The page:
Matt Yglesias argues today that being booted from Zuccotti park by the NYPD button men ultimately may have been a good thing for the Occupy Wall Street movement.
Essentially, Yglesias argues that the protest could have ended in only one of two ways: either the cops would come in and throw everybody out, or the protests would simply fizzle as people lost interest. Yglesias suggests that having the protests simply fizzle would have been “demoralizing to everyone who’s come to look at the various Occupations as a key signal of popular discontent with rampant inequality.”
I said something similar only a few weeks ago, when I wrote that if Bloomberg were smart he’d just send the word out to the NYPD that they were to leave OWS alone unless the protesters engaged in illegal acts that substantially interfered with others’ rights. “Without conflict, I doubt the media would continue covering the story,” I suggested, and the greatest danger to OWS was “probably not co-option but incorporation. By its continuous presence it may simply become integrated into everyday life, assimilated as background noise, and ultimately disregarded as ‘just something those people do.’”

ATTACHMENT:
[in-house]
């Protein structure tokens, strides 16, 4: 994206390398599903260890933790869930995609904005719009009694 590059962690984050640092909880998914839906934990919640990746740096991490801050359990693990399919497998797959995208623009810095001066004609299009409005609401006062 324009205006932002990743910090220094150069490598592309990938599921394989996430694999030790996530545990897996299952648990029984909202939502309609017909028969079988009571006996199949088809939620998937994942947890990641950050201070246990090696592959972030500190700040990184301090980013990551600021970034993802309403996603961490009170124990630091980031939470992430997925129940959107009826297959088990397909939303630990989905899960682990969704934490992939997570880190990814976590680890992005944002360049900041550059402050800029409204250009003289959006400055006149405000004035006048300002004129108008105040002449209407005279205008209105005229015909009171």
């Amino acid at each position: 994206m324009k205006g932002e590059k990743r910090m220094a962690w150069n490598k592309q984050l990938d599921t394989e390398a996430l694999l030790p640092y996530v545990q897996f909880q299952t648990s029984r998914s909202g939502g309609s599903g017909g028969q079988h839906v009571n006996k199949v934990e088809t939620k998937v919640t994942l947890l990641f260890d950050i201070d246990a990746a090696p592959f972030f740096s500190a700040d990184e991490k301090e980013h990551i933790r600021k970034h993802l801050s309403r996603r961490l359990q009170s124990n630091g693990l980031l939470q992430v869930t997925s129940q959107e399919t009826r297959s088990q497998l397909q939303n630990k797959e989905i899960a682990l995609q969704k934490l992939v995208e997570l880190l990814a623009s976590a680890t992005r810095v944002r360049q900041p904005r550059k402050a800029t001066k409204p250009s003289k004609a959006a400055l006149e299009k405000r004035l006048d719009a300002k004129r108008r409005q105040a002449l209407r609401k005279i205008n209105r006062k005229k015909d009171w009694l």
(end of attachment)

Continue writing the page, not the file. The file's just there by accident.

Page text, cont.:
Of course, I also predicted that L’il Mikey and the rest of the 1% were unlikely to let the movement wither away by simply ignoring it; their own evident terror at possibly being called to account for their sociopathy and their narcissistic inability to see that middle-America would quickly lose interest in both the protesters and them if thing settled down would – I predicted – preclude any such outcome.
And, today, it looks like I was correct about that.
So now the Occupy movement transitions into Phase II . . . whatever that is. Yglesias argues that “by ordering the protesters to be removed the Bloomberg administration has ensured continued relevance for the issue.” I certainly hope that is the case.
I guess we’ll see.